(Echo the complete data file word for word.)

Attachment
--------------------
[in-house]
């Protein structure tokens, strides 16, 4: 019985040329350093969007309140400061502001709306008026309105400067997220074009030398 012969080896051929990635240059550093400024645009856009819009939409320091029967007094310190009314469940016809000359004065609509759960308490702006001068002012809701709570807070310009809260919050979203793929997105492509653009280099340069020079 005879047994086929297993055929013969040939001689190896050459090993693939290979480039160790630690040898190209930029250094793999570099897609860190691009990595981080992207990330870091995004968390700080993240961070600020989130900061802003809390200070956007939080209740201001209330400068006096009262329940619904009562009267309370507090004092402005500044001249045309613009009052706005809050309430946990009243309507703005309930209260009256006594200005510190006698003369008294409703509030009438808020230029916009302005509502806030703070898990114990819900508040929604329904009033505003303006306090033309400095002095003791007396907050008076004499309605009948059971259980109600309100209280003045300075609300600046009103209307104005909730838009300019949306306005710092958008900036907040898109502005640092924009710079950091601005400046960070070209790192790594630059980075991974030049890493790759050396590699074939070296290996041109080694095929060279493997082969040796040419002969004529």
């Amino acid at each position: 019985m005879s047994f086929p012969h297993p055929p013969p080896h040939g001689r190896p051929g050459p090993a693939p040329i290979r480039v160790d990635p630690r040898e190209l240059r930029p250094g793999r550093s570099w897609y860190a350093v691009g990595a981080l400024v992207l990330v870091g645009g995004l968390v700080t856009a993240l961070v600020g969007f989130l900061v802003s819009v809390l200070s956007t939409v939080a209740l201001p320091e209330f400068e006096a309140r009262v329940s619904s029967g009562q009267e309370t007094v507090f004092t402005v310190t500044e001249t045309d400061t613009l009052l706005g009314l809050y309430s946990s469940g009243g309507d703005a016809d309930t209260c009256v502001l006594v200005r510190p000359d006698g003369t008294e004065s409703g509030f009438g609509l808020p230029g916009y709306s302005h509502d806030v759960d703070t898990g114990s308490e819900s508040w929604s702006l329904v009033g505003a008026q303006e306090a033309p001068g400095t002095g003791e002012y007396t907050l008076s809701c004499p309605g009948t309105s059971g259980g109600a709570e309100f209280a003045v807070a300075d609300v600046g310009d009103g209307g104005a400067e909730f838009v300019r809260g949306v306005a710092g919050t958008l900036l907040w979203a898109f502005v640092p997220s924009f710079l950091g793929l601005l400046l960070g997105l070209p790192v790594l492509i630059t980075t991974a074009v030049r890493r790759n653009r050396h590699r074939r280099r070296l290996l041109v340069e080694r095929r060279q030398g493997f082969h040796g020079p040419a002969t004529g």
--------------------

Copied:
[in-house]
């Protein structure tokens, strides 16, 4: 019985040329350093969007309140400061502001709306008026309105400067997220074009030398 012969080896051929990635240059550093400024645009856009819009939409320091029967007094310190009314469940016809000359004065609509759960308490702006001068002012809701709570807070310009809260919050979203793929997105492509653009280099340069020079 005879047994086929297993055929013969040939001689190896050459090993693939290979480039160790630690040898190209930029250094793999570099897609860190691009990595981080992207990330870091995004968390700080993240961070600020989130900061802003809390200070956007939080209740201001209330400068006096009262329940619904009562009267309370507090004092402005500044001249045309613009009052706005809050309430946990009243309507703005309930209260009256006594200005510190006698003369008294409703509030009438808020230029916009302005509502806030703070898990114990819900508040929604329904009033505003303006306090033309400095002095003791007396907050008076004499309605009948059971259980109600309100209280003045300075609300600046009103209307104005909730838009300019949306306005710092958008900036907040898109502005640092924009710079950091601005400046960070070209790192790594630059980075991974030049890493790759050396590699074939070296290996041109080694095929060279493997082969040796040419002969004529």
């Amino acid at each position: 019985m005879s047994f086929p012969h297993p055929p013969p080896h040939g001689r190896p051929g050459p090993a693939p040329i290979r480039v160790d990635p630690r040898e190209l240059r930029p250094g793999r550093s570099w897609y860190a350093v691009g990595a981080l400024v992207l990330v870091g645009g995004l968390v700080t856009a993240l961070v600020g969007f989130l900061v802003s819009v809390l200070s956007t939409v939080a209740l201001p320091e209330f400068e006096a309140r009262v329940s619904s029967g009562q009267e309370t007094v507090f004092t402005v310190t500044e001249t045309d400061t613009l009052l706005g009314l809050y309430s946990s469940g009243g309507d703005a016809d309930t209260c009256v502001l006594v200005r510190p000359d006698g003369t008294e004065s409703g509030f009438g609509l808020p230029g916009y709306s302005h509502d806030v759960d703070t898990g114990s308490e819900s508040w929604s702006l329904v009033g505003a008026q303006e306090a033309p001068g400095t002095g003791e002012y007396t907050l008076s809701c004499p309605g009948t309105s059971g259980g109600a709570e309100f209280a003045v807070a300075d609300v600046g310009d009103g209307g104005a400067e909730f838009v300019r809260g949306v306005a710092g919050t958008l900036l907040w979203a898109f502005v640092p997220s924009f710079l950091g793929l601005l400046l960070g997105l070209p790192v790594l492509i630059t980075t991974a074009v030049r890493r790759n653009r050396h590699r074939r280099r070296l290996l041109v340069e080694r095929r060279q030398g493997f082969h040796g020079p040419a002969t004529g």